Sunday, February 18, 2018

Transfer function editor in Jupyter Notebook

Just created a Jupyter Notebook widget for volume rendering with Brayns. Also improved the volume rendering module for better performance and image quality.

The code sources are:
Volume rendering module:

And the code for the transfer function is the following:

import seaborn as sns
from ipywidgets import widgets, Layout, Button, Box, VBox, ColorPicker
import webcolors
% matplotlib inline

class ColorMapEditor(object):

    def __init__(self, renderer, filename=None, name='rainbow', 
                size=32, alpha=0.0, data_range=(0, 255), 
        self.renderer = renderer
        self.palette = list()
        self.alpha_sliders = list()
        self.color_pickers = list()
        self.continuous_update = continuous_update
        self.data_range = data_range
        self.send_updates_to_renderer = True
        if filename is None:
            # Initialize palette from seaborn            
            for color in sns.color_palette(name, size):
                self.palette.append([color[0], color[1], color[2], alpha])
            # Load palette from file            

        # Create control and assign palette        

    def _load(self, filename):
        # Clear controls        

        # Read colormap file        
        lines = tuple(open(filename, 'r'))
        for line in lines:
            words = line.split()
            if len(words) == 4:
                r = float(words[0])
                g = float(words[1])
                b = float(words[2])
                a = float(words[3])
                color = [r, g, b, a]

    def save(self, filename):
        with open(filename, 'w') as f:
            f.write(str(len(self.palette)) + '\n')
            for color in self.palette:
                f.write(str(color[0]) + ' ' + str(color[1]) + ' ' + str(color[2]) + ' ' + str(color[3]) + '\n')

    def set_palette(self, name):
        size = len(self.palette)
        newPalette = sns.color_palette(name, size)
        for i in range(size):
            color = newPalette[i]
            self.palette[i] = [color[0], color[1], color[2], self.palette[i][3]]

    def set_range(self, range):
        self.data_range = range

    def _html_color(self, index):
        color = self.palette[index]
        color_as_string = '#' \
                          '%02x' % (int)(color[0] * 255) + \
                          '%02x' % (int)(color[1] * 255) + \
                          '%02x' % (int)(color[2] * 255)
        return color_as_string

    def _update_colormap(self, change):

    def _update_colorpicker(self, change):
        for i in range(len(self.palette)):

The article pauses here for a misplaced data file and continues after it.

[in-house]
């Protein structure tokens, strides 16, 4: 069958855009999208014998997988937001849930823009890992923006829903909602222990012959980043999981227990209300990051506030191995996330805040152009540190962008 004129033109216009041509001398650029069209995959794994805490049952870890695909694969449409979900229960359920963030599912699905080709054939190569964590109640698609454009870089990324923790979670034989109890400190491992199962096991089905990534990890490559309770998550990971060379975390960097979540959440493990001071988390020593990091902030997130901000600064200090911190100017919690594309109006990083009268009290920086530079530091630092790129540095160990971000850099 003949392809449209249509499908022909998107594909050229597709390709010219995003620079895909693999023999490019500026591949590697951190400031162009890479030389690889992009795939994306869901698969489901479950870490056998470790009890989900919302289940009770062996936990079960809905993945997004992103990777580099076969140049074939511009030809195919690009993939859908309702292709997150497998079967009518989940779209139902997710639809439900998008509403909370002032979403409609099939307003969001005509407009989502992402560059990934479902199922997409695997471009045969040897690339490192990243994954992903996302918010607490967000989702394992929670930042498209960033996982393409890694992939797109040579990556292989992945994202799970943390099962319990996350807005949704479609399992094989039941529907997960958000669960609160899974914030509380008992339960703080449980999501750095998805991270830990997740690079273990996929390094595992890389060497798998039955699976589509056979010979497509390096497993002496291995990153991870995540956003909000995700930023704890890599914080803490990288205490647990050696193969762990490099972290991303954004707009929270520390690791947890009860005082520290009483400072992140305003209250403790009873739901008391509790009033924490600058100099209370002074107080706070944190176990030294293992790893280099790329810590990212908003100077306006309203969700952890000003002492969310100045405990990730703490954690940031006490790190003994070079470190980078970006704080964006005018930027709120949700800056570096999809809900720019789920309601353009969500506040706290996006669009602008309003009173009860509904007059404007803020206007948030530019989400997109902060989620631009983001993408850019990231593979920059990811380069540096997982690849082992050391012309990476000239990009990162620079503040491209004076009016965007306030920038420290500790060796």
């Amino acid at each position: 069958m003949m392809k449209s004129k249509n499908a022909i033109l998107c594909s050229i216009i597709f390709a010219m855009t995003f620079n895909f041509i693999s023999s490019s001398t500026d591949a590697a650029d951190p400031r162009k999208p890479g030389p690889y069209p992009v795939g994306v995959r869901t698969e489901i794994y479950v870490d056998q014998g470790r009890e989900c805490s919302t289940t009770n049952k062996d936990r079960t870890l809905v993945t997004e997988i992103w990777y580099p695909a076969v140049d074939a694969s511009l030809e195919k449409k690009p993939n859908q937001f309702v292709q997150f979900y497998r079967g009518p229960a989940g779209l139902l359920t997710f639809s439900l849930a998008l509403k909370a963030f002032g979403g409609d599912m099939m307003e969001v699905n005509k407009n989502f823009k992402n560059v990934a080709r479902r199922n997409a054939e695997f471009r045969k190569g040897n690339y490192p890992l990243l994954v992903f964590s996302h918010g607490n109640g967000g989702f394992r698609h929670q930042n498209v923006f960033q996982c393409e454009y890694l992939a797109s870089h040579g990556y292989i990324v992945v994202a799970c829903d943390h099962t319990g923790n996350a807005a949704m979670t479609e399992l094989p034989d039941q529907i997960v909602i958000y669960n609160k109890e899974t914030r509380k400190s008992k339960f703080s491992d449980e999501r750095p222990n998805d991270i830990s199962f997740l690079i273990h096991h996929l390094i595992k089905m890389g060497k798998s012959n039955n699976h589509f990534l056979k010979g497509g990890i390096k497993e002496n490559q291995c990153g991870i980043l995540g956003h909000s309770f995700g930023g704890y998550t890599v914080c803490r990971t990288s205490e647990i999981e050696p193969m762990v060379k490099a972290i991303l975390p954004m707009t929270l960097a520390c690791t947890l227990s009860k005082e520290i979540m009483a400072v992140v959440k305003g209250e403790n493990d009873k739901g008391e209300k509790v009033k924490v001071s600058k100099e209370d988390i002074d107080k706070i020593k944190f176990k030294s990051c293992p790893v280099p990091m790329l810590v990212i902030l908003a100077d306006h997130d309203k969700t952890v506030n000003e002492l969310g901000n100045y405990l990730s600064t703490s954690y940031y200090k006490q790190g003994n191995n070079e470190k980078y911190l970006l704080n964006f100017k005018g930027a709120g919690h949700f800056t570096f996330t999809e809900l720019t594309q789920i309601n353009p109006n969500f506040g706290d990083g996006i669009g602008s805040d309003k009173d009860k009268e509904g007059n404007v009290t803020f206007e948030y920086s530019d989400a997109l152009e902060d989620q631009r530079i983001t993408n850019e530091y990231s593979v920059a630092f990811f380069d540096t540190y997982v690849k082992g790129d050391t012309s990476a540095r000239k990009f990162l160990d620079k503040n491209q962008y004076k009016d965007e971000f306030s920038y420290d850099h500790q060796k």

self.alpha_sliders[i].style.handle_color = self.color_pickers[i].value

    def _create_controls(self):
        self.send_updates_to_renderer = False        
        # Layout        
        alpha_slider_item_layout = Layout(
            overflow_x='hidden', height='180px', max_width='20px')
        color_picker_item_layout = Layout(
            overflow_x='hidden', height='20px', max_width='20px')
        box_layout = Layout(display='inline-flex', flex_flow='row wrap')

        # Sliders        
        self.alpha_sliders = [widgets.IntSlider(
            value=self.palette[i][3] * 256, min=0, max=255, step=1
        ) for i in range(len(self.palette))]

        # Color pickers        
        self.color_pickers = [
                disabled=False) for i in range(len(self.palette))
        # Display controls        
        color_box = Box(children=self.color_pickers)
        alpha_box = Box(children=self.alpha_sliders)
        box = VBox([color_box, alpha_box], layout=box_layout)

        # Attach observers        
        for i in range(len(self.palette)):
            self.alpha_sliders[i].observe(self._update_colormap, names='value')
            self.color_pickers[i].observe(self._update_colorpicker, names='value')
        self.send_updates_to_renderer = True

    def _update_controls(self):
        self.send_updates_to_renderer = False        
        for i in range(len(self.palette)):
            color = self._html_color(i)
            self.alpha_sliders[i].style.handle_color = color
            self.color_pickers[i].value = color
        self.send_updates_to_renderer = True

    def _send_colormap_to_renderer(self):
        if not self.send_updates_to_renderer:
            return        self.renderer.material_lut.diffuse = []
        self.renderer.material_lut.contribution = []
        self.renderer.material_lut.emission = []

        for i in range(len(self.palette)):
                color = webcolors.name_to_rgb(self.color_pickers[i].value)
            except ValueError:
                color = webcolors.hex_to_rgb(self.color_pickers[i].value)

            c = [
                (float)( / 255.0,               
                (float)( / 255.0,                
                (float)( / 255.0,                
                (float)(self.alpha_sliders[i].value) / 255.0            
            self.palette[i] = c
            self.renderer.material_lut.diffuse.append([c[0], c[1], c[2], c[3]])